In October 2008, Patricia Jacobsen of Vancouver, British Columbia, and I were married in Alexandria, Virginia. As my job was more portable than hers, I joined her in Vancouver, where we now live. In marrying Pat, I joined a great family with four adult children, one son and three daughters, each of whom is an accomplished and settled person. There are also four lovely grandchildren. All of them have, individually and as a family, welcomed me with warmth and affection, which I return in full measure.

They join my family of two fine sons, now in their mid thirties. Morgan is a producer with the PBS NewsHour. Thomas is a project manager in the construction industry who will complete an MBA at Virginia Tech this summer.

In the spring of 2010, I have begun lecturing in the Center for Transportation Studies, Sauder School of Business, University of British Columbia. I teach a course on Transportation and Sustainability.

In March of 2010, I became a resident of Canada – what the Canadians call a “landed immigrant.” I enjoy, and like, and respect Canada and Canadians. I also remain and always will remain an American.


For 40 years, since 1971, I have been looking at the challenges facing the United States and the world at large as they are reflected in the transportation sector. I would not be surprised if those who look at these challenges from the perspective of other sectors – economic, national defense, environmental, and social – agree with me that the challenges are rooted in an overall framework of law and policies that requires a fundamental overhaul to restore common sense and ethics in both government and the private sector.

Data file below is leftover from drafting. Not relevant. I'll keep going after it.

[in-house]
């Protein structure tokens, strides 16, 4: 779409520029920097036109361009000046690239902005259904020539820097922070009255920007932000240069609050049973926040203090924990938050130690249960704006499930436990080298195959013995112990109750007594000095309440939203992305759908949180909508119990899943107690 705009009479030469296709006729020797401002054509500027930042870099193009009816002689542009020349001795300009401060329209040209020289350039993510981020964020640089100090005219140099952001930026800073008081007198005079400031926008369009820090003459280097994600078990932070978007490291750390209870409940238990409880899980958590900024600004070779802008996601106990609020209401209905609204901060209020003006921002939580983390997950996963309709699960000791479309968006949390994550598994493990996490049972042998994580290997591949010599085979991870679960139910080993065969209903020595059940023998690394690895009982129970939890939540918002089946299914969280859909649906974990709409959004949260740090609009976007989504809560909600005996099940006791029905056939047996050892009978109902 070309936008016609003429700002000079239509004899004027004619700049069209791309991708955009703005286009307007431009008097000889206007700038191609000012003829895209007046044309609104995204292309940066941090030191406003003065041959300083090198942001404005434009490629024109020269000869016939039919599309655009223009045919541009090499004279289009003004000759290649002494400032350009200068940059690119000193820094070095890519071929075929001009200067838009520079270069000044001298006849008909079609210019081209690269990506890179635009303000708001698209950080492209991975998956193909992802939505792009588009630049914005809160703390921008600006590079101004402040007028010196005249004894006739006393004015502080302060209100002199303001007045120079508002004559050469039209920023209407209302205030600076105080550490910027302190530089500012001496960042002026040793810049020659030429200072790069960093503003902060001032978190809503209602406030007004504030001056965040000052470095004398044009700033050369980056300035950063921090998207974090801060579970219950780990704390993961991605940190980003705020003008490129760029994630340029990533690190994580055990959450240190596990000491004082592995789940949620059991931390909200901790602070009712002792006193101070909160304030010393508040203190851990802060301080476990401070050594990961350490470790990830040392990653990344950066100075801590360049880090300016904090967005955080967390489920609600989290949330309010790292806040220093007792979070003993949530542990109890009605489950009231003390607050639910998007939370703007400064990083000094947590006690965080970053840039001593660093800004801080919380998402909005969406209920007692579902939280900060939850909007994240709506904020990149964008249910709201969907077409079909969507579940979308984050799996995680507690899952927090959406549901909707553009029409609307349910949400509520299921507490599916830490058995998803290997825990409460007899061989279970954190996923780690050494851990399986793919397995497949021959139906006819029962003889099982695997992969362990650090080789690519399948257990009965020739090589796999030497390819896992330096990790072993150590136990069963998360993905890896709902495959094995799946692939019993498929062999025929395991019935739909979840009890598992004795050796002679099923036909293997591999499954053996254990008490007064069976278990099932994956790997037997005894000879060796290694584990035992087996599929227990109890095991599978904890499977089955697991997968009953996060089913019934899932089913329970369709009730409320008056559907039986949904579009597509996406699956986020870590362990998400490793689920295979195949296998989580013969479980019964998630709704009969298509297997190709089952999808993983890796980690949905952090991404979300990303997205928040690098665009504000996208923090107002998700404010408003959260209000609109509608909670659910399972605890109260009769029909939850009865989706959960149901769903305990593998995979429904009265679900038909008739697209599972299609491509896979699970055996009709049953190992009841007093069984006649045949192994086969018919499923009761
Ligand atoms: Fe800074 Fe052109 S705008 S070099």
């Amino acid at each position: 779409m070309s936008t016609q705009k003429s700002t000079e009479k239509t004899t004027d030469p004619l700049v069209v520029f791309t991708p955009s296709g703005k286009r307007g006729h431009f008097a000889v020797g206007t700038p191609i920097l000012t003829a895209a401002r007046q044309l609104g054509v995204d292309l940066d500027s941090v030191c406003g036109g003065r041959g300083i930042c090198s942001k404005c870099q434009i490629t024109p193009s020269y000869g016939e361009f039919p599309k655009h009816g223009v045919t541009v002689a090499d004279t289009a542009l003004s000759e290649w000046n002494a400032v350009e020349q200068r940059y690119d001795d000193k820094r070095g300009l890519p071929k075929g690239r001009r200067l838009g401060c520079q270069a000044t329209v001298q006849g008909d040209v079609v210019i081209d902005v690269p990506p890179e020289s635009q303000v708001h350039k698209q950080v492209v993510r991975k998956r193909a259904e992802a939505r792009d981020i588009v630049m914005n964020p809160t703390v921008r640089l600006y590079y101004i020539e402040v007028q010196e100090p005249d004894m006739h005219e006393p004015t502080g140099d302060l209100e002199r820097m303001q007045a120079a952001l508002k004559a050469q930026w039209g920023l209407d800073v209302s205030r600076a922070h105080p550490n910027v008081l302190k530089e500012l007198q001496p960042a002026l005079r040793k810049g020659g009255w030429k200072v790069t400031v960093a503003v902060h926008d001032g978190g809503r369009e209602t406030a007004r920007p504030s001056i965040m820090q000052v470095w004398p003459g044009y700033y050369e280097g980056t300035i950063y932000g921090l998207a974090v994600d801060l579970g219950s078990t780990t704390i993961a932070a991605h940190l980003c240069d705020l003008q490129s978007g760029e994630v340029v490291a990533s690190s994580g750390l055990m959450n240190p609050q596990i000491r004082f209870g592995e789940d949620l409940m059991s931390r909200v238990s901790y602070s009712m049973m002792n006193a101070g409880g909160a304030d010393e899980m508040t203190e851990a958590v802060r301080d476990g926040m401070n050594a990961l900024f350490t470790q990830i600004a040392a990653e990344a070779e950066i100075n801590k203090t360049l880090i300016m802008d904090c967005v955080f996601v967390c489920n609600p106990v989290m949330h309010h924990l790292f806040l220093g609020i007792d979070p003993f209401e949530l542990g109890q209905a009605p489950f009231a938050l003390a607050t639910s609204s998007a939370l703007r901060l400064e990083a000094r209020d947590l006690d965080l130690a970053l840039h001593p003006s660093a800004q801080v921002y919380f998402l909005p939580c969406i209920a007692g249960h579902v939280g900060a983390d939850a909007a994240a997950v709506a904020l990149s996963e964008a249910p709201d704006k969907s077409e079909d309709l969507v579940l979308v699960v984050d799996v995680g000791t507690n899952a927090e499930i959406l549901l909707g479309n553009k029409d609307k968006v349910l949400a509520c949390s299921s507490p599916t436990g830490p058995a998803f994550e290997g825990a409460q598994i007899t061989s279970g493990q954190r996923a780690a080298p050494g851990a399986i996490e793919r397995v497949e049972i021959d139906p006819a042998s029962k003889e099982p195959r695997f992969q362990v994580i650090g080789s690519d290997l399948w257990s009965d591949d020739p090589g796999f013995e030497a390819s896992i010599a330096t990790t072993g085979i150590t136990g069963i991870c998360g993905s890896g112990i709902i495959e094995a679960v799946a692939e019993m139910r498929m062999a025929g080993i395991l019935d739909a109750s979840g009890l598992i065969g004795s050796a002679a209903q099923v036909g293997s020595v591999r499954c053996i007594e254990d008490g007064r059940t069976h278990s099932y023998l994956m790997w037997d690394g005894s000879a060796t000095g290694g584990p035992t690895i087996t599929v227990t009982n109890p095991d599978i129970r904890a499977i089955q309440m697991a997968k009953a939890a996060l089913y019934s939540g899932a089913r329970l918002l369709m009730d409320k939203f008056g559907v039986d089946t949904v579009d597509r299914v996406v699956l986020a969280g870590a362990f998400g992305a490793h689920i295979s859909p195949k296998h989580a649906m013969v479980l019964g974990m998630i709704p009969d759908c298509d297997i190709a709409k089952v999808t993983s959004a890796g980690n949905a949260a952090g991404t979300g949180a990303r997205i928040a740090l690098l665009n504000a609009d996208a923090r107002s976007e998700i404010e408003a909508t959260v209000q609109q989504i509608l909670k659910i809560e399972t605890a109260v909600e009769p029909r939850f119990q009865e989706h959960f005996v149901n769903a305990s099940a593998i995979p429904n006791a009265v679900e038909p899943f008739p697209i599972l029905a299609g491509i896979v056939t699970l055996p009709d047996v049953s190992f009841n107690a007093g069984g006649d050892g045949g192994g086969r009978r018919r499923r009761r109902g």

From another perspective, however, living around the U.S. over the years and also in Vietnam and the U.K. and now Canada, together with extensive professional travel in many countries, I have had the opportunity to see how different societies and economies can find their way through their difficulties and renew themselves. That gives me confidence and hope.

Though I continue to take part in the long-running U.S. transportation policy debate, I have throttled back a bit. I am now a better skier than ever in my life. Pat and I travel extensively, and I am planning to take up golf again after a hiatus of three decades.

One thing is certain: I am very much interested in staying alive and healthy so that Pat and I can visit with all my classmates at our reunion in 2014.

[ Raleigh Garcia and China ]
[ My Predecessor's Parting Shot ]
[ Sansom & Richter in Saigon ]
[ Harvey Wallender in New York ]
[ Bill Dickey in Washington ]